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Nancy Lieberman is 'not afraid to change lives'


Some know Nancy Lieberman for leading Old Dominion University to back-to-back women's basketball national championships in 1979 and 1980. Others know her as the youngest basketball player in Olympic history to medal (1976). More recent headlines praise her as the first woman to coach a men's professional team, the G League's Texas Legends.

Given a rolodex of titles and accolades, Lieberman is undoubtedly a pioneer for women's basketball. She recently joined Madelyn Burke on Her Playbook podcast to detail her storied basketball career and transition into coaching.

Lieberman recalled an early obsession with sports. First, she played football and baseball before ultimately finding her love for basketball when she was around 10 years old.

She became infatuated with the New York Knicks given their hot streak in the early 70s, and Lieberman recognized the way the sport transcended society.

"I just loved what they stood for," she said.

Lieberman idolized players like Willis Reed and Walt Frasier, and today Lieberman considers them personal friends.

By the time Lieberman was old enough to ride the train alone, she began sneaking off to Harlem's famed Rucker Park from her homebase in Queens to participate in pickup basketball games.

"It helped me develop as a person because I needed basketball more than basketball and sports needed me," Lieberman remembered about her troubled family life.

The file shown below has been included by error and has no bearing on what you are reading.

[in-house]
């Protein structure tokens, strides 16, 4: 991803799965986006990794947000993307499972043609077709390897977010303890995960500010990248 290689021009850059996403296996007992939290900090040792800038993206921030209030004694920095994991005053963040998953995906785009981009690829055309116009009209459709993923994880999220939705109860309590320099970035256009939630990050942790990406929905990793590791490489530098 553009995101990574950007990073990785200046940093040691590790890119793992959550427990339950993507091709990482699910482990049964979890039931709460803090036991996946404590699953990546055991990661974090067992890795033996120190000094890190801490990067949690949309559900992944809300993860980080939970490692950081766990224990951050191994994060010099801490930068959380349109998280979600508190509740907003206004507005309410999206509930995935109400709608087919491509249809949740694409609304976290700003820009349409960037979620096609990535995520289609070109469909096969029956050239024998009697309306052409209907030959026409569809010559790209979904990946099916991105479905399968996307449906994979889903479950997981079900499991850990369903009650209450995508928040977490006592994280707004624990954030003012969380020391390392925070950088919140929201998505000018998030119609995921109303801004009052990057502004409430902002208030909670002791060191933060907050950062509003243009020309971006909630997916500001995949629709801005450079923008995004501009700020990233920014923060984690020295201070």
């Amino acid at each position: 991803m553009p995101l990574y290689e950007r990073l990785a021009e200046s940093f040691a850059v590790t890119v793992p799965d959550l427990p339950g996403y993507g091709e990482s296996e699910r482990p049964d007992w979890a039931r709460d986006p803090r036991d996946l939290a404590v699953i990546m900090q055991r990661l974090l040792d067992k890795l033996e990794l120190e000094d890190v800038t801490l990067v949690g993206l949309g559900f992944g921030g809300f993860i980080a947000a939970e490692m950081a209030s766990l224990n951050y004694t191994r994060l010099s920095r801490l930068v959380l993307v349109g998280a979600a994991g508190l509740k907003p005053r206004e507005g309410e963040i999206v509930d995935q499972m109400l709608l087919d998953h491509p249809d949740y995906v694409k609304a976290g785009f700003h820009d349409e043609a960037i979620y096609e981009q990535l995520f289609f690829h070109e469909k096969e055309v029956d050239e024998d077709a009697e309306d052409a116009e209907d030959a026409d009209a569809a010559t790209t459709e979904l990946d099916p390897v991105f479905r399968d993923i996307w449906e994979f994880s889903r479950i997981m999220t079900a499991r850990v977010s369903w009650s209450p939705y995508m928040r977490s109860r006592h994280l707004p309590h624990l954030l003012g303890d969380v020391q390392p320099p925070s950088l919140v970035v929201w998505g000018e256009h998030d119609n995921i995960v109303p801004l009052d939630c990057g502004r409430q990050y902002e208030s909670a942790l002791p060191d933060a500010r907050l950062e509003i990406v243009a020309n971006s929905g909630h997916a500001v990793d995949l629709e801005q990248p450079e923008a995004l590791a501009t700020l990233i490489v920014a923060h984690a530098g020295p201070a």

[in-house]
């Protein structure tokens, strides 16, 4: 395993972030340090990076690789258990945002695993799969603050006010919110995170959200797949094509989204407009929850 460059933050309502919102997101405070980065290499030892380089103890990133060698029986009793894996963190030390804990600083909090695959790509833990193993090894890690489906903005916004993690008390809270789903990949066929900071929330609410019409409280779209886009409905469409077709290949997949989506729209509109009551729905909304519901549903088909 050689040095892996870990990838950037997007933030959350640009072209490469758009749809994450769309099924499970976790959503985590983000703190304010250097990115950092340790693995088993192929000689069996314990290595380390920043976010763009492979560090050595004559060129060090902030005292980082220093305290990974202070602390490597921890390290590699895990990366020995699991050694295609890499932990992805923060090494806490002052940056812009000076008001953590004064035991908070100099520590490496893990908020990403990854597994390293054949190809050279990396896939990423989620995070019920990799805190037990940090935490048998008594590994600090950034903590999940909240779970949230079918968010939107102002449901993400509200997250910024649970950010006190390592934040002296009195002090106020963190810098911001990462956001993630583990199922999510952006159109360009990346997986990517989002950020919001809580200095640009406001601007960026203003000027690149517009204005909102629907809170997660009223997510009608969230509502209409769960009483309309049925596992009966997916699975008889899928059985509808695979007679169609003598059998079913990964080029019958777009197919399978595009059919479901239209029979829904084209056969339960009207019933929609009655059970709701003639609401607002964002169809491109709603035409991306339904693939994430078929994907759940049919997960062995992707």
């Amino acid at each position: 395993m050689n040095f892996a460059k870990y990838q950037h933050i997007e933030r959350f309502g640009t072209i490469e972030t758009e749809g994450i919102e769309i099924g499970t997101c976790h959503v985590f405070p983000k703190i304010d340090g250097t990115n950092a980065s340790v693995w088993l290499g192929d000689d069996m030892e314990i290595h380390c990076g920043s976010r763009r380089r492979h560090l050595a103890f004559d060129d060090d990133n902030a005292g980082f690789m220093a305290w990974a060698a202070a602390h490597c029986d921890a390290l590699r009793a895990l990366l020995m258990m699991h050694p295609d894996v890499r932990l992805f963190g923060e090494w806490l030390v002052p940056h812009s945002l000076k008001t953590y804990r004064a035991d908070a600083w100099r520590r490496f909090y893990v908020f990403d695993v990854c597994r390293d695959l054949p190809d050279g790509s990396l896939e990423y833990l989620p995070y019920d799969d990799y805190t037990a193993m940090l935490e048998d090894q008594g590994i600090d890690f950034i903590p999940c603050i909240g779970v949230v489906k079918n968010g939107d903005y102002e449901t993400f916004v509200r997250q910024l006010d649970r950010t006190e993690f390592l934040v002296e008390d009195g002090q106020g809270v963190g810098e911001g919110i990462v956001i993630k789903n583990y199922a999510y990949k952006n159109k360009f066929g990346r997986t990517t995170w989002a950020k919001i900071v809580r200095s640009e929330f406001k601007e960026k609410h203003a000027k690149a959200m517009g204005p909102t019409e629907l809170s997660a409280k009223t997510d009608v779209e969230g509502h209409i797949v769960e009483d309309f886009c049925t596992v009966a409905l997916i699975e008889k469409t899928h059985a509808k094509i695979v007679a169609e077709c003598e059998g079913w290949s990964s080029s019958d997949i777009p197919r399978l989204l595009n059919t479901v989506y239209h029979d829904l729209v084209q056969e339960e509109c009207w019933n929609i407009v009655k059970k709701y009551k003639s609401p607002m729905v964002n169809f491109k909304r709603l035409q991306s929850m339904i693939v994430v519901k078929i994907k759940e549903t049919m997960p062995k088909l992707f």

Meanwhile, Rucker Park was dominated by boys, but Lieberman never let her own identity bar her from partaking in the sport she loved most.

"I wasn't afraid," she said.

Lieberman befriended the boys, who quickly took on the role of her protector.

Though her basketball idols had a strong influence on her, it was boxer Muhammed Ali who truly armed her with the courage to become great. If there's one piece of advice Lieberman still lives by today, it was his words of "Respect everybody, but fear nobody."

"It means I have to try, and I cannot be afraid to try," she explained. "Because of Muhammed Ali, I'm not afraid to play in the Olympics in high school. I'm not afraid to play in the WNBA as a rookie at 39. I'm not afraid to play at 50. I'm not afraid to coach men. I'm not afraid to win, and I'm not afraid to change lives."

She matriculated at Old Dominion University on a full scholarship, and it was there that Lieberman came into her identity.

"It took me from a kid to a woman," Lieberman said. "It made me understand my role to have perspective for the history of the game and what I needed to do – I needed to be a great ambassador. I took that seriously."

Inspired by basketball legend Magic Johnson, a Virginia news outlet bequeathed Lieberman the nickname "Lady Magic."

Lady Magic never imagined she'd change the women's basketball landscape, but she did just that.

Lieberman was also inspired by late NBA Commissioner David Stern's commitment to creating a WNBA. She recalled making a promise to herself that she'd be playing when Stern's dream became a reality. At 39 years old, Lieberman saw that promise through.

Upon completion of her own playing career, the Hall of Famer notched yet another first. In coaching the Texas Legends, the Maverick's G League affiliate, Lieberman became the first woman to coach a men's professional sports team.

"In the locker room, it's not men or women," Lieberman said. "They're ballplayers. … My job is to celebrate them."

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